Creating community: Five fierce clubs.

By The Beacon | September 4, 2014 2:29am
Alexandra Bush|THE BEACON




By Maraya Sullivan

With over 100 extra-curricular and co-curricular clubs trying to recruit freshmen, the Activities Fair was an animalistic zoo last Friday evening in the Academic Quad. With so many choices, we wanted to highlight five fierce finds for you.

NAAC: Native American Appreciation Club If watching Pocahontas paint with all the colors of the wind is the closest you’ve come to Native American culture, you’re missing out. Portland carries the blood of up to 380 tribes, making us home to the 9th largest Native American population in the U.S. If you’re craving an earthy culture shock paired with majestic powwows, join the Native American Appreciation Club. “Joining this club is a huge gateway and bridge to understanding the Native American community,” Kevin Chung, a junior English and German major, said. Considering the current lack of connection between UP and the Native American community, powwows are a unique way to bring these two communities together through dancing and singing. This spring will mark the 4th year that UP will host a powwow in the Chiles Center. “The NAAC is open to anyone,” Chung said. “It is all about appreciating where we are living.”

BSU: Black Student Union Tripling in size since last year, the Black Student Union has become an inspirational vortex on campus. “You don’t have to be black to join, you just have to be a person that wants to love everybody,” said senior economics major Kahlil Dumas, who currently serves as the BSU co-president with two other students. BSU panels have moved students to tears, dispelled ignorance and encouraged others to discuss racial issues. Considering recent controversial racial debates in the world, it is crucial to establish a sense of community through dialogue. “It’s a community thing, that’s what we feel like America has lost…that sense of community,” Dumas said. Taking into account that black students make up less than 1 percent of the student body, it’s unsurprising that when Dumas first came to UP, there weren’t a lot of black people on campus. “A big mistake people make when they see BSU, is, ‘Oh, that’s just a big congregate of black people,’” Dumas said. “In reality, it is a group of students who are passionate about discussing racial issues and current events while having a good time.”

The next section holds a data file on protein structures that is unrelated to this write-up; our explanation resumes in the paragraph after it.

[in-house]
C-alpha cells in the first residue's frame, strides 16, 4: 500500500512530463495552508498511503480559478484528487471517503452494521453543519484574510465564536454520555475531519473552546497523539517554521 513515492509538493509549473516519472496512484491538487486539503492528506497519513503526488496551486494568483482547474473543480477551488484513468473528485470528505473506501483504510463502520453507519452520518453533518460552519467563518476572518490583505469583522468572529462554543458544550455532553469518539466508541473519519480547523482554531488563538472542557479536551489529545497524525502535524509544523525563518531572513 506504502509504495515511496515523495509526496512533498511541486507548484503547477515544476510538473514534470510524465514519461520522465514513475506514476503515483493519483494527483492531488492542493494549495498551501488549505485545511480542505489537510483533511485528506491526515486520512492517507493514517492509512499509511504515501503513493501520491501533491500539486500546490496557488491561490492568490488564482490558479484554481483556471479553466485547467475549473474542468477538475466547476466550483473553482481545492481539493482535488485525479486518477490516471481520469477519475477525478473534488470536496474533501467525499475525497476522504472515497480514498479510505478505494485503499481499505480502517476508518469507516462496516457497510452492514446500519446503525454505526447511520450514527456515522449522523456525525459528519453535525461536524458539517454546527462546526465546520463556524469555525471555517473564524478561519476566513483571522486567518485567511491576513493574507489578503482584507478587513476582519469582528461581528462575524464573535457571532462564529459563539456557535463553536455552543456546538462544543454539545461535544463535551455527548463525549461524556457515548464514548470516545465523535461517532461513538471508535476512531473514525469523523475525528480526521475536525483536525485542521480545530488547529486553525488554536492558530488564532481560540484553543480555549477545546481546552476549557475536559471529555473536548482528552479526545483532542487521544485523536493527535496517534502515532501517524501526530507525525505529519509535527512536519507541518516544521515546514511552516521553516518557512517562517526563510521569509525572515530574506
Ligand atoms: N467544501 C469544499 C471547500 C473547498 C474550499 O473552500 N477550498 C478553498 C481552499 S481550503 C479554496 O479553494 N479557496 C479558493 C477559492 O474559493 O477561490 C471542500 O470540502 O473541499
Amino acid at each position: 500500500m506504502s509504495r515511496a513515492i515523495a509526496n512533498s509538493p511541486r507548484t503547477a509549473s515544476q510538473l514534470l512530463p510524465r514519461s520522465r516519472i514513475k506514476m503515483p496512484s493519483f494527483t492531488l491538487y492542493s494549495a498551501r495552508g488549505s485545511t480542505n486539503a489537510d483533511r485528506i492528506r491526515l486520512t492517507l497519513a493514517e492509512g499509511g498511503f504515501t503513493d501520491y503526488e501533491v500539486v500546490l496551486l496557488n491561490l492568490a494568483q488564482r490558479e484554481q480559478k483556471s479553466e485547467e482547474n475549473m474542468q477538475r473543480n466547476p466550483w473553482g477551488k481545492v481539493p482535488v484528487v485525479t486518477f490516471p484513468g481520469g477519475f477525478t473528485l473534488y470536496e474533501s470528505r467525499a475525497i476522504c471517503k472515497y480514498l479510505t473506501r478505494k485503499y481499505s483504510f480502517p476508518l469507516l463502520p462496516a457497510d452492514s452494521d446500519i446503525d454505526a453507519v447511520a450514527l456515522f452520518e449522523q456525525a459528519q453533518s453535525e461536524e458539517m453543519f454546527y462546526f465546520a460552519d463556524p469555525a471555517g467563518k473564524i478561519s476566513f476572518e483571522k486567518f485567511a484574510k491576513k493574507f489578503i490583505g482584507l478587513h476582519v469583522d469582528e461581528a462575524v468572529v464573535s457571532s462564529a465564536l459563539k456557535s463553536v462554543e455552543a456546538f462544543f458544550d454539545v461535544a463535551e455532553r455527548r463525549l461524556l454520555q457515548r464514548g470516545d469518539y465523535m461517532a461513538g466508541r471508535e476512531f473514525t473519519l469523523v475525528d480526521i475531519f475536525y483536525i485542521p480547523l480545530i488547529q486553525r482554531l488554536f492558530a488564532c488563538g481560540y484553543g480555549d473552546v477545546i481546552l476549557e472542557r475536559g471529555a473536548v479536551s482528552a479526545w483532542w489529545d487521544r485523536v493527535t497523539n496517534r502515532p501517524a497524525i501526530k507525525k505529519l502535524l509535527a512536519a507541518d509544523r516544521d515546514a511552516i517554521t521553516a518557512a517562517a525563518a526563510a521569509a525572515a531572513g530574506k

FDG: Feminist Discussion Group Imagine a meeting where the main topic up for discussion is Miley Cyrus twerking at the VMAs. Then, imagine analyzing and discussing whether or not this phenomenon is sex positive, body positive, or problematic. FDG looks at such issues seriously, but laughs about them too. Sophomore President of FDG and Social Work and English major Hannah Vogel, openly shared, “I was a victim of sexual assault. After I realized how big of an issue it is, or how prevalent it is in our culture, I definitely wanted to form solidarity with other women and be apart of a community that isn’t afraid to speak out to people who don’t have the voice to.” The group is not for females only. “Gender equality is one of the staples of feminism, and that is necessary for both men and women to coexist,” Vogel said.

SDU: Speech and Debate Union “I think therefore I am,” or more like: “You speak, therefore you are,” according to Dr. Lattin, who’s coached UP’s Speech and Debate team for the past 17 years. Considering most conflicts occur due to miscommunication, critical listening skills are key. “You must listen to the other person's side of the issue,” Lattin said. “That’s good for interpersonal relationships, government and business. ” Regardless of whether you’re trying to convince your partner to get a pet, or trying to get a promotion, you need to be persuasive and polite in the public sphere. Senior and current SDU president Katie Wilson said the SDU aims to teach students “how to be aggressive and assertive in a polite and professional manner.” Last year, ten SDU member’s pushed through to the national competition in Indianapolis where they faced up to 600 competitors, and up to 1,000 audience members. Eight SDU members took home medals, proving that UP contains some of the best debaters and speakers in the country. Wilson and Elizabeth Hartley, who have both placed 6th in Nationals and both have served as president were representing SDU at the activities fair. “It’s 60 percent fun and 40 percent work,” Hartley said. “We eat a lot, and it feels like family because we help each other in debate and in life.” Additionally, SDU volunteers their time at a speech and debate team in Lake Oswego. This year the group is preparing to place more emphasis on giving back via soup kitchen work and homeless shelters. “It bonds our team,” Wilson said.

FASA: Filipino American Student Association Established in 2012, UP’s FASA promises a fun and welcoming environment with volunteer opportunities. Seniors James Rehwald and Krystina Duvall were caught dancing a traditional Filipino dance with Tinikling sticks during the Fair. Panting and smiling, they said UP is the only member of 16 Northwest FASA colleges that has yet to host a meeting. “We are hoping to host one in September,” Rehwald said. Both Duvall and Rehwald became involved with the club because their Filipino heritage. “It’s hard to stay in touch with people who have similar values and interests,” Duvall said. “Everyone can join, learn about the culture and try our food.” In November, FASA is hoping to host a food fusion event, where they will concoct cultural food hybrids such as sushi burritos. Additionally, the group is looking to build stronger ties with the Portland Committee for Human Rights in the Philippines. “We are a diverse club - non-Filipinos and Filipinos alike - just trying to spread the love and fun of Filipino culture,” Rehwald said.

Maraya Sullivan is a reporter for The Beacon. You can reach her at